April Reading Stats

This is an old habit I’ve fallen out of and would like to revisit. Some months it’s really braggy and April is definitely one of those months!

Total Books Read: 40
Romance: 31 (77.5%)
Mystery: 5 (12.5%)
Speculative: 4 (10%)

These are the subcategories representing the types of books I most enjoy and it just so happens that everything in April managed to fit within them without any overlap – though that isn’t always the case.

As romance makes up such a large portion of what I read, here’s a slightly deeper analysis of the romance category:

– Historical: 24 (77.4%)
– Contemporary: 7 (22.6%)
– Heteronormative: 25 (80.6%)
– M/M: 6 (19.4%)

I, of course, have loads of subcategories on my goodreads shelves that aren’t represented here. There are so many tropes and subgenres in romance that I find it’s worth breaking them down for my personal analysis and to help me make recommendations to friends. Looking for a sports romance? There’s a shelf for that. An angst-ridden romance? There’s a shelf for that, too. I also have a trigger shelf as some books have elements that could be upsetting for folks that have dealt with certain types of trauma. It’s always important to cross-reference before recommending, imo. I have some 68 shelves currently on goodreads and 21 of them are related to romance (19 subgenres and 2 lists I’m working through).

I enjoy books for different reasons and my rating system is based on my personal enjoyment, as well as the likelihood of my making a recommendation of the book. Three stars is a middle ground that means I more or less liked the book but won’t be recommending it to anyone. I also won’t be warning anyone off. My dislike of a book doesn’t necessarily garner my disdain but certain tropes and plot treatments earn not only a shitty rating but a place on my ugh shelf. If a book is well written but I don’t enjoy it, I’ll usually comment about that disparity in my reviews. I do review nearly every book I read these days and for that alone, I adore goodreads. Most of the books I read end up in the 3- and 4-star realm. So here’s a look at how well I liked April:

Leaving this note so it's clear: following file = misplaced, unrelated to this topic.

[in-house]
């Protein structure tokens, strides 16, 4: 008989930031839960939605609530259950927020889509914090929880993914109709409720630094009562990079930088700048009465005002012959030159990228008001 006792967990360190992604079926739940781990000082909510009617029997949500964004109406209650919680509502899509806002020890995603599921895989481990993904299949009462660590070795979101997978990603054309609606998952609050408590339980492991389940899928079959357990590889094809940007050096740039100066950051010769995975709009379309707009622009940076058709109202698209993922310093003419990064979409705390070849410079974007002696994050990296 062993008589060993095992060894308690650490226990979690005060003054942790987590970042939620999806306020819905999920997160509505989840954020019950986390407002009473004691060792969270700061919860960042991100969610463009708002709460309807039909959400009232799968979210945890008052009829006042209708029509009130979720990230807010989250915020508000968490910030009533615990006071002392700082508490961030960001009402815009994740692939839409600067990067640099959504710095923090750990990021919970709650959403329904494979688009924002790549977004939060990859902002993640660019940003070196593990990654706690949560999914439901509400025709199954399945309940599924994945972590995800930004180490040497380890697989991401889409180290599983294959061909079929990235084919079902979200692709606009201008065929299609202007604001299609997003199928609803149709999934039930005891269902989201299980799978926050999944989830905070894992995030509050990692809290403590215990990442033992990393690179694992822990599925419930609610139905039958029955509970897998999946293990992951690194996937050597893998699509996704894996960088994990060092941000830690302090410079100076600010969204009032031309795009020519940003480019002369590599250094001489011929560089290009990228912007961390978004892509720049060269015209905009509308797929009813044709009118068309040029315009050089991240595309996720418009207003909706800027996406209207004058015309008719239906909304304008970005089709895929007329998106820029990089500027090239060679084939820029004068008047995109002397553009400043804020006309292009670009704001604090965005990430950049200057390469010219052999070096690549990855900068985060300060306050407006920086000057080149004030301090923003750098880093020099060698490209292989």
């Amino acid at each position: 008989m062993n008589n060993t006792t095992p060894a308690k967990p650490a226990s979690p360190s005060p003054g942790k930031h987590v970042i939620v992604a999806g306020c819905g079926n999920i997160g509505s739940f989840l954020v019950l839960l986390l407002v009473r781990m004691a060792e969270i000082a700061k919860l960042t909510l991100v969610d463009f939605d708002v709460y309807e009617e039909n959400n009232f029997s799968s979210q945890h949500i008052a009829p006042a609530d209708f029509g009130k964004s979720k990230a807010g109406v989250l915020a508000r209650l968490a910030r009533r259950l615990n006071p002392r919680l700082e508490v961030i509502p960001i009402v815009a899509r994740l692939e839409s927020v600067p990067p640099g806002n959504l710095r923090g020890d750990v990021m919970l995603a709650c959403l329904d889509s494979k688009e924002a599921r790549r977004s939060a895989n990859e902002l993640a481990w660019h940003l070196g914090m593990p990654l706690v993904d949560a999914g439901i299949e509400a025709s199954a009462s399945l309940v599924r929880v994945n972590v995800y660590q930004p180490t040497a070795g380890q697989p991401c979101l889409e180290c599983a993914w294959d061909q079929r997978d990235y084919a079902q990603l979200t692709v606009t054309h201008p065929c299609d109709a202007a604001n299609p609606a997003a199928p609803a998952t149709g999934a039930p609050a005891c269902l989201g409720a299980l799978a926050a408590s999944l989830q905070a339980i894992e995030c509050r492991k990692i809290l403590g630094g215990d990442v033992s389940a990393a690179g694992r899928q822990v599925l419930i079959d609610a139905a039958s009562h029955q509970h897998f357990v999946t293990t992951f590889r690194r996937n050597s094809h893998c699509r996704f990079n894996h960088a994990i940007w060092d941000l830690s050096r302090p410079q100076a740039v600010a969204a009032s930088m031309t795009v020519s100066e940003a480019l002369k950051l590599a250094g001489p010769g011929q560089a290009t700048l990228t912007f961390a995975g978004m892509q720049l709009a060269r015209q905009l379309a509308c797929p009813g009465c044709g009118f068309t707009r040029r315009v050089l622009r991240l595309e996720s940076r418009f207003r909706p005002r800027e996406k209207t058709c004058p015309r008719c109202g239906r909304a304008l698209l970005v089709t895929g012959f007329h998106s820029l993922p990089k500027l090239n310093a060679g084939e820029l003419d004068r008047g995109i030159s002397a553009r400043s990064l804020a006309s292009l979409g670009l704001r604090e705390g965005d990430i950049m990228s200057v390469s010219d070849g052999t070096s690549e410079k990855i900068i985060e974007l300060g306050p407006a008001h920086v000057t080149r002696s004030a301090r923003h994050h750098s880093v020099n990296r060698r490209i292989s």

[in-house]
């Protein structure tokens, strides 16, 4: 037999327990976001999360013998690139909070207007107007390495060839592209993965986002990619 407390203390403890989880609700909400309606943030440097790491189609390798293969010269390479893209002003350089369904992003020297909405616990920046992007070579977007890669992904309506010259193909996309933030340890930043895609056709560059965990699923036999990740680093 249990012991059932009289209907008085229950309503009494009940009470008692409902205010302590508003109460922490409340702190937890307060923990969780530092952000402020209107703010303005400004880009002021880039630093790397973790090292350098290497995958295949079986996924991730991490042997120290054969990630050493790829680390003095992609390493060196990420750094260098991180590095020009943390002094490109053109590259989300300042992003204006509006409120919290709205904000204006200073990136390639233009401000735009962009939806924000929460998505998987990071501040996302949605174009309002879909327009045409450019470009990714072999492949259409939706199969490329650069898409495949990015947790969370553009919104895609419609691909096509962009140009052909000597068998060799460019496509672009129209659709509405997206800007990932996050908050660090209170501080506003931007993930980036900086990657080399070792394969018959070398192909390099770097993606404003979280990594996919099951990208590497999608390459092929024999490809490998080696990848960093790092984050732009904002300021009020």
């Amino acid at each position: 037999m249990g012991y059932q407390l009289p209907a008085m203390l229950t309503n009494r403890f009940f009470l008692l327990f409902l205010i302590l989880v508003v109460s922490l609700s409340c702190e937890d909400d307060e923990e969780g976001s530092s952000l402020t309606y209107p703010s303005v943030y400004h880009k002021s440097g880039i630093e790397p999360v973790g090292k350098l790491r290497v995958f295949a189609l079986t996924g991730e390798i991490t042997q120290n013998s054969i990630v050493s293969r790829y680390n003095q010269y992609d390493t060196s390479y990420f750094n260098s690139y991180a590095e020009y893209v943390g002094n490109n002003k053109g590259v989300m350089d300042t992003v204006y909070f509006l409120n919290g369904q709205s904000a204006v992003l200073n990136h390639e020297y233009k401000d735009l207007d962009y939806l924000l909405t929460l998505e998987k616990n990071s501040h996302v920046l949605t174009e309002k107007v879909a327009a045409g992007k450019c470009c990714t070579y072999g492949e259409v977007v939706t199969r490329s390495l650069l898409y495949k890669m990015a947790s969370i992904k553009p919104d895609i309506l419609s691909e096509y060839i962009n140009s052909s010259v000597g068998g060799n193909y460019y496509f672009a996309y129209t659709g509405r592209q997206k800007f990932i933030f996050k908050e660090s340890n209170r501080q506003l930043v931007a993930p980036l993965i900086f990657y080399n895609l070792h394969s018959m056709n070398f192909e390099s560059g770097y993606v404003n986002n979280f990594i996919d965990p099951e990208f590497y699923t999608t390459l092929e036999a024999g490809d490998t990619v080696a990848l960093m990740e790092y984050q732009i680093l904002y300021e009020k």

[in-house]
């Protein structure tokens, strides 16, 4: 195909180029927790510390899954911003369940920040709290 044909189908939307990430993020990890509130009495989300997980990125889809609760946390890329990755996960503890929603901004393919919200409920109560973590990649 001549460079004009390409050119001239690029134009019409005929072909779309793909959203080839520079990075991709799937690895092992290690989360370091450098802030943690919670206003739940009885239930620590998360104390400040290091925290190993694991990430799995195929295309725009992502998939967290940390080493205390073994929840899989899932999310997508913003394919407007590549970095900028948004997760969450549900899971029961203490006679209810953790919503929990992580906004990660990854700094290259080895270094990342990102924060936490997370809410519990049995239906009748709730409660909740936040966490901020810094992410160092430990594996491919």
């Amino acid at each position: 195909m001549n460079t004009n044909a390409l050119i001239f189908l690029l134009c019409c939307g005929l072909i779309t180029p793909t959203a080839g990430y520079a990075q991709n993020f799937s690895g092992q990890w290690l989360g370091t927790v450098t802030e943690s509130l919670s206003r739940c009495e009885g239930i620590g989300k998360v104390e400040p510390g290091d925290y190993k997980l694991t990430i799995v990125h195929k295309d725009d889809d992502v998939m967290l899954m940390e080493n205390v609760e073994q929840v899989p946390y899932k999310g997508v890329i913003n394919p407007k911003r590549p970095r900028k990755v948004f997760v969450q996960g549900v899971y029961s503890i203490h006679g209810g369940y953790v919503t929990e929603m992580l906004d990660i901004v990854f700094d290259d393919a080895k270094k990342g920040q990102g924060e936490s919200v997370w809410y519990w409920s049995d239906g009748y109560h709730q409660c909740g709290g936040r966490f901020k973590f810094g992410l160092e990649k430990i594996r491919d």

5-star: 3
4-star: 13
3-star: 15
2-star: 7
1-star: 2

I also tend toward batch reading of certain authors. I’m currently reading through the backlist of a couple romance authors so the number of books I read doesn’t really correlate with the number of authors I read last month. Other months the numbers are much closer. I think they’re as close as they are in April since I’m on the hunt for a mystery author to tide me over until the next Sharon Bolton book and haven’t found a good replacement. Lots of great twisty British mysteries with excellent attention to detail but not so many that are also police procedurals without being stuffy about it.

Total Authors Read: 27
Women: 23 (85.2%)
POC: 6 (22.2%)

Finally, for those who are interested in getting to know my tastes in greater detail, here are the books from April I’m most likely to recommend: